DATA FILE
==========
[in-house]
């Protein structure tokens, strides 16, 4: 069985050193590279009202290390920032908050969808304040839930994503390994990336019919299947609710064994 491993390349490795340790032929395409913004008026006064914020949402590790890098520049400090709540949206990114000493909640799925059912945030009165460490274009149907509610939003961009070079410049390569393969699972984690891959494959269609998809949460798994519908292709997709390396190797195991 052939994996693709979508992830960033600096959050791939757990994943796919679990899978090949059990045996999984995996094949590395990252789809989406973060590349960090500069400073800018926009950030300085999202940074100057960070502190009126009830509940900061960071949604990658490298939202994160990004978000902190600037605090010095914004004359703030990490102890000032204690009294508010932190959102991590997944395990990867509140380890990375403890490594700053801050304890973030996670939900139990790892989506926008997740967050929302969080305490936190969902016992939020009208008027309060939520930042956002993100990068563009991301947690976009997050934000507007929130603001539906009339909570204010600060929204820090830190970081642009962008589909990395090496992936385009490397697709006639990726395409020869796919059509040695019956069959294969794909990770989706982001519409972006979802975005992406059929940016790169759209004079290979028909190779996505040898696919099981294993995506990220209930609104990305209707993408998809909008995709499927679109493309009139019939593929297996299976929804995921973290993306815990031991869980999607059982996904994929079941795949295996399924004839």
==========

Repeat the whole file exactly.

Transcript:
[in-house]
């Protein structure tokens, strides 16, 4: 069985050193590279009202290390920032908050969808304040839930994503390994990336019919299947609710064994 491993390349490795340790032929395409913004008026006064914020949402590790890098520049400090709540949206990114000493909640799925059912945030009165460490274009149907509610939003961009070079410049390569393969699972984690891959494959269609998809949460798994519908292709997709390396190797195991 052939994996693709979508992830960033600096959050791939757990994943796919679990899978090949059990045996999984995996094949590395990252789809989406973060590349960090500069400073800018926009950030300085999202940074100057960070502190009126009830509940900061960071949604990658490298939202994160990004978000902190600037605090010095914004004359703030990490102890000032204690009294508010932190959102991590997944395990990867509140380890990375403890490594700053801050304890973030996670939900139990790892989506926008997740967050929302969080305490936190969902016992939020009208008027309060939520930042956002993100990068563009991301947690976009997050934000507007929130603001539906009339909570204010600060929204820090830190970081642009962008589909990395090496992936385009490397697709006639990726395409020869796919059509040695019956069959294969794909990770989706982001519409972006979802975005992406059929940016790169759209004079290979028909190779996505040898696919099981294993995506990220209930609104990305209707993408998809909008995709499927679109493309009139019939593929297996299976929804995921973290993306815990031991869980999607059982996904994929079941795949295996399924004839």